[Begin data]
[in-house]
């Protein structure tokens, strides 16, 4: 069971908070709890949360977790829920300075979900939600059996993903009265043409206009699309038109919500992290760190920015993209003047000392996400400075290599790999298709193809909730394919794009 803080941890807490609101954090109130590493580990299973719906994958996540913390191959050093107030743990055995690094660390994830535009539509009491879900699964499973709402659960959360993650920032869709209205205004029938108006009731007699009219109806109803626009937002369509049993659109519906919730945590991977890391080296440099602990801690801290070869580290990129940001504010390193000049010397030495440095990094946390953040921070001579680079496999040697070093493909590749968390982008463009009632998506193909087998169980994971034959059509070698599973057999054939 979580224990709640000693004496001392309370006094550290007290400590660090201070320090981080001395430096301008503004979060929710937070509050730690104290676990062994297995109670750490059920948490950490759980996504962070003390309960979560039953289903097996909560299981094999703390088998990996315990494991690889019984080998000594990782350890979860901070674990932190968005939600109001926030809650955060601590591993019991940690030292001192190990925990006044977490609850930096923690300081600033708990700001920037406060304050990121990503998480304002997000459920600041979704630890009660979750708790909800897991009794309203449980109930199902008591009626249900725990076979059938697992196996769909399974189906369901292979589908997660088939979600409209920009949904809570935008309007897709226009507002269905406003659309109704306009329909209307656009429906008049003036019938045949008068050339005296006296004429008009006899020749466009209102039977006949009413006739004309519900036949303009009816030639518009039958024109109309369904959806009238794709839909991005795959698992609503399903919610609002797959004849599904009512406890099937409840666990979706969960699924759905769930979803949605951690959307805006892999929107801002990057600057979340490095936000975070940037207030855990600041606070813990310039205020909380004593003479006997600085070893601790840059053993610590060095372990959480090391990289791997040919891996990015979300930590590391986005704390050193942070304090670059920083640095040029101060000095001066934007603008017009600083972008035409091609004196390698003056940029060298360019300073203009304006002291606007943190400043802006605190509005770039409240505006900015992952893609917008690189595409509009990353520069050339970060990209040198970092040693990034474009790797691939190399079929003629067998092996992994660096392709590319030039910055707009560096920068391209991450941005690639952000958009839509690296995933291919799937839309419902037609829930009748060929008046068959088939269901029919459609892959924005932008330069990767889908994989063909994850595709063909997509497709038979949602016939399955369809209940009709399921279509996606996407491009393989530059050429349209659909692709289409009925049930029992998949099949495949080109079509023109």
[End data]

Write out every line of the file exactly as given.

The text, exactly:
[in-house]
């Protein structure tokens, strides 16, 4: 069971908070709890949360977790829920300075979900939600059996993903009265043409206009699309038109919500992290760190920015993209003047000392996400400075290599790999298709193809909730394919794009 803080941890807490609101954090109130590493580990299973719906994958996540913390191959050093107030743990055995690094660390994830535009539509009491879900699964499973709402659960959360993650920032869709209205205004029938108006009731007699009219109806109803626009937002369509049993659109519906919730945590991977890391080296440099602990801690801290070869580290990129940001504010390193000049010397030495440095990094946390953040921070001579680079496999040697070093493909590749968390982008463009009632998506193909087998169980994971034959059509070698599973057999054939 979580224990709640000693004496001392309370006094550290007290400590660090201070320090981080001395430096301008503004979060929710937070509050730690104290676990062994297995109670750490059920948490950490759980996504962070003390309960979560039953289903097996909560299981094999703390088998990996315990494991690889019984080998000594990782350890979860901070674990932190968005939600109001926030809650955060601590591993019991940690030292001192190990925990006044977490609850930096923690300081600033708990700001920037406060304050990121990503998480304002997000459920600041979704630890009660979750708790909800897991009794309203449980109930199902008591009626249900725990076979059938697992196996769909399974189906369901292979589908997660088939979600409209920009949904809570935008309007897709226009507002269905406003659309109704306009329909209307656009429906008049003036019938045949008068050339005296006296004429008009006899020749466009209102039977006949009413006739004309519900036949303009009816030639518009039958024109109309369904959806009238794709839909991005795959698992609503399903919610609002797959004849599904009512406890099937409840666990979706969960699924759905769930979803949605951690959307805006892999929107801002990057600057979340490095936000975070940037207030855990600041606070813990310039205020909380004593003479006997600085070893601790840059053993610590060095372990959480090391990289791997040919891996990015979300930590590391986005704390050193942070304090670059920083640095040029101060000095001066934007603008017009600083972008035409091609004196390698003056940029060298360019300073203009304006002291606007943190400043802006605190509005770039409240505006900015992952893609917008690189595409509009990353520069050339970060990209040198970092040693990034474009790797691939190399079929003629067998092996992994660096392709590319030039910055707009560096920068391209991450941005690639952000958009839509690296995933291919799937839309419902037609829930009748060929008046068959088939269901029919459609892959924005932008330069990767889908994989063909994850595709063909997509497709038979949602016939399955369809209940009709399921279509996606996407491009393989530059050429349209659909692709289409009925049930029992998949099949495949080109079509023109």